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12.18.2020

Reselling Disaster Recovery? Start By Asking These 12 Questions

Last updated:
9.16.2020
12.18.2020
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ask these questions to learn about your client's IT disaster recovery needs

One of the best ways to introduce your MSP customers to the cloud is to implement cloud-based backup or disaster recovery infrastructure. As we have previously explained here on the blog, DR is an easy first step into the cloud and can in fact be used to migrate entire applications to cloud as the primary infrastructure.

Disaster Recovery as a Service is a solid avenue to add recurring revenue to your bottom line, then, and it also provides peace of mind for your customers, as they know their data and systems will be accessible even if their primary servers go down.

The first step to selling a disaster recovery plan is the discovery step. Use these twelve questions to learn the needs of your customers and what kind of service level they will need for their DR.

 

Setting Expectations

You should start by probing any current backup and/or disaster recovery plans, as well as the customer’s general attitude and expectations around DR. This can help you determine if they are a good fit or if they may be a difficult customer at a later date. It can also help you demonstrate expertise as you describe how they might be able to improve.

  1. Have you ever encountered data loss or data corruption for any reason? What happened?
  2. How would unexpected downtime impact your daily business operations?
  3. What systems are absolutely critical to keep online?
  4. How would the loss of some or all of your data affect your daily operations?
  5. As it stands today, how do you protect your data, both in terms of accessibility and security?
  6. What do you expect from a disaster recovery plan?

Dig Into the Infrastructure

If you don’t already know much about this customer’s infrastructure, you’ll want to dig in and learn about what kind of data they are handling, what kind of applications they are using, the operating systems and virtualization platform underneath it, and any compliance mandates or other security considerations.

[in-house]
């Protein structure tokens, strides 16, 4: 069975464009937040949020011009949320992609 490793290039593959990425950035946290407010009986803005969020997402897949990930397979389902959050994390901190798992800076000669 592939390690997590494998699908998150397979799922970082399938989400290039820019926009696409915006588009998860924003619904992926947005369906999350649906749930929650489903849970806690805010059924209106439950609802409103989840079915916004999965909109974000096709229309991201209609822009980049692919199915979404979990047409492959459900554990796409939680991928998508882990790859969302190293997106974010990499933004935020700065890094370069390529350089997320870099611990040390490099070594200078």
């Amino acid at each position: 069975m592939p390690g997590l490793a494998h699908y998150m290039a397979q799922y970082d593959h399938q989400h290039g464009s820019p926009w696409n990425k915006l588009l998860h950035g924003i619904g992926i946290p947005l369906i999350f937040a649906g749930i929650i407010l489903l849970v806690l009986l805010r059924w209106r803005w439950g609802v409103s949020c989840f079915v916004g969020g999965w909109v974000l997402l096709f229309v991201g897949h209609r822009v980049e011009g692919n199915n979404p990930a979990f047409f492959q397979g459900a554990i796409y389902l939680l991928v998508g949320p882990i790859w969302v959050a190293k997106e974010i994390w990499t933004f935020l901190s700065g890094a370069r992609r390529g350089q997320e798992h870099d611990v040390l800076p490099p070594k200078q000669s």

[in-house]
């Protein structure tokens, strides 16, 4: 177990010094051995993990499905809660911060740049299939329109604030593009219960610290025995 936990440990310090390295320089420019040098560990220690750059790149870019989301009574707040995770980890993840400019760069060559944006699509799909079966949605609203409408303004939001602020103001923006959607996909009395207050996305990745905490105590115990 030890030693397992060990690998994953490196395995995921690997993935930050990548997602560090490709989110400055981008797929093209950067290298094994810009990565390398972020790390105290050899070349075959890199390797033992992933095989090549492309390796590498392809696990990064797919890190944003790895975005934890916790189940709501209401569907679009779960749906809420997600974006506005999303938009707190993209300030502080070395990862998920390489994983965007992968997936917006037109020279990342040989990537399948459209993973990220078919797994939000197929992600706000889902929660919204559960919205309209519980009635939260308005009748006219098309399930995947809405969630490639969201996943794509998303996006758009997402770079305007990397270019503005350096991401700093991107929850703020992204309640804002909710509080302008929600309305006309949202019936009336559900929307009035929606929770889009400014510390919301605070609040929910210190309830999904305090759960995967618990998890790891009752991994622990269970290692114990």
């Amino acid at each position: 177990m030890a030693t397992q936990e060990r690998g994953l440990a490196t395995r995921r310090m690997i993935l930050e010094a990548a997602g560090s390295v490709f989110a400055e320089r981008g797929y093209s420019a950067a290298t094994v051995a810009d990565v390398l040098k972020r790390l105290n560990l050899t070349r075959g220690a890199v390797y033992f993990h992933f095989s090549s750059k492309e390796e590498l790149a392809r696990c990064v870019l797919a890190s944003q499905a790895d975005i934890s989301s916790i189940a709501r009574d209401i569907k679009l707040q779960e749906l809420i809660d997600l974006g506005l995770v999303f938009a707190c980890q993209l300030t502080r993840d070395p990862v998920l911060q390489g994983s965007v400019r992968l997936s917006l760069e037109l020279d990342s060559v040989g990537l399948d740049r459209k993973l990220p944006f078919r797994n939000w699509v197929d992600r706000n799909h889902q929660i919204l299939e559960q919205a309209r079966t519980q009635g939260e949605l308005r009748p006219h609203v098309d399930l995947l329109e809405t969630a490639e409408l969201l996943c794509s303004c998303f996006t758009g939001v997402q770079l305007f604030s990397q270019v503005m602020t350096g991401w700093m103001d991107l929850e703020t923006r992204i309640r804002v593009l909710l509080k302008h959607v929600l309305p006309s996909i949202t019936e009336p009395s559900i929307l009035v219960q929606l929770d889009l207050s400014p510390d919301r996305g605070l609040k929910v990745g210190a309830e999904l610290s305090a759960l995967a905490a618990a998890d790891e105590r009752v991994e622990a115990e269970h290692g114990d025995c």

1. What is hosted in the IT environment that requires disaster recovery?
    Ask what applications are used, who accesses them, where they need to be available, etc.
  2. How many resources are currently in-use?
    Get a general idea of the CPU, memory, storage, and network requirements.
  3. What types of records are being stored? Are any of them subject to compliance standards?
  4. Are there any other regulations you need to comply with?
  5. Which data and applications are mission critical to your organization?
    This helps set an affordable Recovery Point Objective and Recovery Time Objective for disaster recovery. Many apps can be brought back online later, while some must be accessible 24/7.
  6. Where is everything currently hosted? What are the capabilities of that infrastructure?
    Learn if they are using on-premise servers or another service provider. Ask about network capacity, virtualization platforms, operating systems, and licensing.

 

These questions give you a strong baseline to take to your technical team or to your service provider partner to develop a custom quote around disaster recovery for an SMB or midsize business. The key is to spark a dialogue, not just launch through your pitch deck and scare them into a solution that may be expensive and ineffective.

While DR is a great first step into the cloud, it can scare customers away from other cloud services if the value is not demonstrated. Just don’t go so far as to pull the plug on your customer’s server rack, forcing a failover.

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